To ask His Majesty’s Government what steps they are taking to address staffing and facilities shortages in stroke rehabilitation and community services, and to ensure the national integrated community stroke service is fully resourced to deliver personalised, needs-based, goal-orientated rehabilitation to every stroke patient.
We are increasing the number of qualified staff and ensuring a widened pool of trained staff who can work across pathways. This will help ensure that the national integrated community stroke service is fully resourced and address the workforce challenges in rehabilitation and community services. I have raised the issue of access to appropriate facilities with the CEO of NHS England, who will engage with NHS trusts to ensure access to appropriate facilities as the pressure on NHS space abates so that physiotherapists can continue their vital rehabilitation work.
My Lords, following my previous Question on this issue, I thank the Minister for writing to ICB CEOs on the urgent need for pre-Covid hospital and community rehab facilities to be returned to their former use. Can he tell me what timescales have been set and how this will be monitored to ensure that it actually happens? Strokes cost the NHS £3.4 billion a year and social care £2.3 billion in year 1, with another £2 billion on top of that for every subsequent year. What specific plans are there to expand the national integrated community stroke service, to ensure specialist rehab within five days of a stroke and to tackle the 68% of stroke sufferers who currently do not get an assessment, let alone rehab treatment, after hospital discharge?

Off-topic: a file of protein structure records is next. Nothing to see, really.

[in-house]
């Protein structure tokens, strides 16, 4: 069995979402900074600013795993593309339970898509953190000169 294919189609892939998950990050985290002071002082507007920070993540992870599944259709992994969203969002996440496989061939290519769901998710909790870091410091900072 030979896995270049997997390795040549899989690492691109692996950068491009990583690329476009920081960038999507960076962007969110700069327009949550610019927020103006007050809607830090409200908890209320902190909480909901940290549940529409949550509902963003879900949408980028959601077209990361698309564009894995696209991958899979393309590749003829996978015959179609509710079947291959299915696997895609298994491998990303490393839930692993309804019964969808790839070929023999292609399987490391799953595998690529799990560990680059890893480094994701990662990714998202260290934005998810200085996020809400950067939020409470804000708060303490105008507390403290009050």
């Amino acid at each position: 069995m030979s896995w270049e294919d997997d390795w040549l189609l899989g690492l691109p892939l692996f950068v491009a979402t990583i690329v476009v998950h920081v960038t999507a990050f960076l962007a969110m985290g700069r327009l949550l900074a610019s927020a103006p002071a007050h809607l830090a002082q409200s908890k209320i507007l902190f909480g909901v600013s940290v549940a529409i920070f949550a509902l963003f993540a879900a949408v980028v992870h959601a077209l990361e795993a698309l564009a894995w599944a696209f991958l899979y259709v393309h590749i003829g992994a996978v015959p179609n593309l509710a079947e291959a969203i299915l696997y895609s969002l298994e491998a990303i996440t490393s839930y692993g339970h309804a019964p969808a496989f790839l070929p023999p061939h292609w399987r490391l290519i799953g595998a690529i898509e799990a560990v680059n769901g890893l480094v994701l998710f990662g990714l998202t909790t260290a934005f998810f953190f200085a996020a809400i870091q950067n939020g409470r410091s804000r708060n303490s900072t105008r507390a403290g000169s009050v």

I thank the noble Baroness for her question and for her tireless work in this space. I have fortnightly meetings with the NHS chief executive. One of the matters that I regularly raise with her is the timing of the return of physio space for this. As for ensuring that we are properly rolling out the services, the national integrated stroke service guarantees people individualised programmes of work and stroke rehabilitation services, in their homes if need be.
My Lords, the Minister told the House yesterday that the long-awaited NHS workforce plan is due “shortly”, which we are reliably informed is sooner than “soon”. We now wait with bated breath. I know that the Minister cannot speak to the specifics of the plan until it is released but I hope he can comment on its structure. Will it have the kind of detail that we need to see how staff shortages in specialist areas such as stroke rehabilitation will be remedied, or will it be so high level that further subplans will need to be developed so that specialist functional needs are not lost in the mix?